When was the last time your meeting with a fellow entrepreneur or investor ended with them spiritedly walking away while singing the popular refrain “Mixing business and pleasure shall be your greatest treasure”?
That’s right, never. Besides the fact that entrepreneurs and investors rarely moonlight as bards, the question of whether good friends make good business partners is a wide and dubious grey area.
Some people say you can’t go wrong starting a business with a friend. Others think you must’ve gone off the deep end to risk your friendship in such a way.
Just as with Apple vs. Android, it really depends on who you are and what you’re doing.
Here are some things to think about before making the decision to become a lot more than just friends.
Do I need a cofounder?
Before you pick which one of your lucky pals will be your partner, you should think about whether you need one at all.
The WSJ’s How-To for starting up with a partner recommends co-founding only if you find someone who will be critical to your company’s success. If that new person could add vital financial resources, connections, or skills that you don’t have, it might pay off to partner up.
Formalize the relationship
Whether you’re friends or not, formalizing the relationship between you and your potential co-founder is key. While this could definitely be an awkward moment, Tolis Dimopoulos, who provides legal and business counseling to entrepreneurs and angel investors in various tech industries, suggests before officially launching a product but after having built a viable prototype as the right moment to discuss how to structure a formal agreement.
The specific details of your agreement is a slightly trickier matter. Every company and partnership is different, and only an attorney is qualified to give specifically tailored advice. However, Stewart Townsend writes on Oracle’s Startups and Communities blog that almost every agreement should touch upon the basic issues of financing, equity, salaries, as well as disbursements, withdrawals, and dividends.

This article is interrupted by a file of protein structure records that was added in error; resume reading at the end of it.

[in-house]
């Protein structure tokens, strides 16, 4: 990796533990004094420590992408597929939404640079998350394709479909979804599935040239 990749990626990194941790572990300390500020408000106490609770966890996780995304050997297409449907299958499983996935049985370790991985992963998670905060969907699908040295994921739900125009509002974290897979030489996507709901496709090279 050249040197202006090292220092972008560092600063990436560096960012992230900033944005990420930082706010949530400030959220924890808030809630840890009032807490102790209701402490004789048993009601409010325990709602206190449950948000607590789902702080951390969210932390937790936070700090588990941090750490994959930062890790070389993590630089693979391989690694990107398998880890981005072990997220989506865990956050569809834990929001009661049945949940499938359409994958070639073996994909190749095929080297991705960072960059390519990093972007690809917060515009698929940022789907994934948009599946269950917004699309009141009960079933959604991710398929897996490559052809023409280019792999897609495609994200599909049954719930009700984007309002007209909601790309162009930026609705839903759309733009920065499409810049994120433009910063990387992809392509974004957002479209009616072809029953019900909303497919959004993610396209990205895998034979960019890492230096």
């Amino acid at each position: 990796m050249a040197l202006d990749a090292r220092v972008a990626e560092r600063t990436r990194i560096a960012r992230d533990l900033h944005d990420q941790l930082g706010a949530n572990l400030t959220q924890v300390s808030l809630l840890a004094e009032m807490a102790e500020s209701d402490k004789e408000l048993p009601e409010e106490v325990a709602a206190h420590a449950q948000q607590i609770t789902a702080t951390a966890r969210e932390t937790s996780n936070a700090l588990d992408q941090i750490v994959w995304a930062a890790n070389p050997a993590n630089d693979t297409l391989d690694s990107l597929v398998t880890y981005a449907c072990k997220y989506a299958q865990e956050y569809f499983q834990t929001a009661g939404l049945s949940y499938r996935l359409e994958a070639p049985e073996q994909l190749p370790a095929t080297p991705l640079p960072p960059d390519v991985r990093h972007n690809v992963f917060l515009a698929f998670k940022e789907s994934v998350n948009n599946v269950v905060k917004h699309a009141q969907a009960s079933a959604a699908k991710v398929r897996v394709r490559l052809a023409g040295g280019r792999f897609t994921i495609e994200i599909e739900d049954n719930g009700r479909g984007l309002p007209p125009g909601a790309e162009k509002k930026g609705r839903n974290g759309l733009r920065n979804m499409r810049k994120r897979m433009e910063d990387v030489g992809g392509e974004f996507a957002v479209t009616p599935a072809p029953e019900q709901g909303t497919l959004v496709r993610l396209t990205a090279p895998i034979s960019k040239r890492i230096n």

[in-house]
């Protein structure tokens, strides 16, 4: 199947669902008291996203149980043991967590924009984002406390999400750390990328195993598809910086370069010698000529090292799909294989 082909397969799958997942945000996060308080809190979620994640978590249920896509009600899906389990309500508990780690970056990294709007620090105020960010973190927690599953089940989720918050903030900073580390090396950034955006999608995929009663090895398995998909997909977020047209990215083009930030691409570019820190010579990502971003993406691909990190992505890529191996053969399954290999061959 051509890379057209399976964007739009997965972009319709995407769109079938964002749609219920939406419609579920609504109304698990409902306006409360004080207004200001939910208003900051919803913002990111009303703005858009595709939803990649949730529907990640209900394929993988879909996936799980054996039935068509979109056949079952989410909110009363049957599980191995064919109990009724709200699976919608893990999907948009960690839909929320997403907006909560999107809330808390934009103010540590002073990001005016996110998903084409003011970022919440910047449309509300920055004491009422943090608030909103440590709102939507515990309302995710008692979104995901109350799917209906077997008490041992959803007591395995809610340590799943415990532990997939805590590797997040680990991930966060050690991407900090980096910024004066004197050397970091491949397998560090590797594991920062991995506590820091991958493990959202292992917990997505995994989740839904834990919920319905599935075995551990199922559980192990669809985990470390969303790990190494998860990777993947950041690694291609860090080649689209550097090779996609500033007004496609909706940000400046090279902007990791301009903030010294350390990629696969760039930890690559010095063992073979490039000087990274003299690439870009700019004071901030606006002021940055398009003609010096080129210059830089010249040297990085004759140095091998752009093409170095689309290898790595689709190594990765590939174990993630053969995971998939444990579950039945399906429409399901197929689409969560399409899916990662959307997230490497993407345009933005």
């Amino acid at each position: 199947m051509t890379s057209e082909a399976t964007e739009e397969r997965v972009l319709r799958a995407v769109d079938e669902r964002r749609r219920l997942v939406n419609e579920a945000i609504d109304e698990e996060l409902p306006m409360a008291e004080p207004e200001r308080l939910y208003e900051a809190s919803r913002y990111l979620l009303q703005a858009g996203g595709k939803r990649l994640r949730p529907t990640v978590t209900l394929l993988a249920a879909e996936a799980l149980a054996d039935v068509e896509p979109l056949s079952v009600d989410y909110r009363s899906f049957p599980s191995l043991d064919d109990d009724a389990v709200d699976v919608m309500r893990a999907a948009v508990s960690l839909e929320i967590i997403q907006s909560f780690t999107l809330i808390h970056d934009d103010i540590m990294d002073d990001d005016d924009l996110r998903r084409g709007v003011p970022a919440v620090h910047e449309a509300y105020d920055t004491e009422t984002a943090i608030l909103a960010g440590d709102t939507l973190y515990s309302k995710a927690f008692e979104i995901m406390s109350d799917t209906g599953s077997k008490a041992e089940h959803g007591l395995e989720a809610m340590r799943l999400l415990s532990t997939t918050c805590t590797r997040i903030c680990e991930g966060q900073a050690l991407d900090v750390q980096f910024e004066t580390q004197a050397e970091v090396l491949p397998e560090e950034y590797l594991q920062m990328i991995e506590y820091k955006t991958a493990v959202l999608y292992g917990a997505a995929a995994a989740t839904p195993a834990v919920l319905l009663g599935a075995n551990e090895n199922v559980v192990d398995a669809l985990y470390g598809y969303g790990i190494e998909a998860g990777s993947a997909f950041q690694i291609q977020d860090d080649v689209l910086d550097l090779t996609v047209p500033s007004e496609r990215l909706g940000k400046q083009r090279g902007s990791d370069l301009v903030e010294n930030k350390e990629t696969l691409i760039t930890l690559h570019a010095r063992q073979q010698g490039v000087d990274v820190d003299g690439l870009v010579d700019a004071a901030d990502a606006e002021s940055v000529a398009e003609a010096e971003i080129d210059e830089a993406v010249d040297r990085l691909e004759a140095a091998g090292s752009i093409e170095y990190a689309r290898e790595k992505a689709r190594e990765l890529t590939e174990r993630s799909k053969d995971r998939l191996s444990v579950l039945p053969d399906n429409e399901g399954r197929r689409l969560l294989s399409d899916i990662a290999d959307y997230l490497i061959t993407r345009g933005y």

Do you share the same vision?
If you and a friend are indeed gung ho about starting something together, take a moment to think about your friend’s individual business specifics instead of just how awesome you think he or she is on the whole.
Real estate investors and best friend founding duo Mike and Rob say to size up your friend’s business personality rather than just use his or her cool factor. Consider whether they have enough business savvy, knowledge or interest in the industry, and an understanding of business ethics that matches your own.
You also want to make sure that you and your co-founder have the same ideals (and fantasy) about where you want to take the company. If one of you wants to become huge while the other wants stay in a smaller market, you might have a problem. Likewise you should be wary if your friend and co-founder starts jumping up and down (metaphorically, and literally) at the mention of selling the company if you are adamant about staying in control and in business.
The case for friends as cofounders
While all this forewarning and foreboding might make it seem like picking your friend as a co-founder only spells imminent doom, that's not necessarily the case. Jun Loayza, an entrepreneur and member of the online business social network Brazen Careerist, loves doing business with friends.
Loayza sees it as being all about choosing the right friends and making sure that they’re filling the right roles. Your friends have known you for a long time, so they’ve already made up their minds about you. Make sure you pick a friend who respects you and trusts your judgment, but also feels comfortable enough to speak up and offer constructive feedback.
While the roles of your friendship might fall naturally into place, in a business it’s crucial that people do what they’re good at and not necessarily what they want. If your best friend and co-founder’s amateur passion for web design turns into the proverbial 2nd grader’s work of modern art, you need to step in early and suggest that they focus on using their already developed management skills instead.
While not every company can become as big as Apple, any two co-founders can be as close as Steve Jobs and Steve Wozniak back in the 1970s. After Jobs’ recent death, San Jose Mercury News columnist Mike Cassidy labeled Wozniak and Jobs as “Silicon Valley’s version of the tried-and-true Hollywood buddy movie.”
Although Wozniak admits that in the past few years the two were no longer close friends, he still thought that if Jobs knew he had 'a very short time that was defined, he would call me.'
Picking the wrong co-founder can set you up for failure before you even start, so be sure to think long and hard about who you pick and why you’re picking them.
What are your thoughts on picking friends as co-founders? Did we miss any red flags? Share your experiences in the comments below.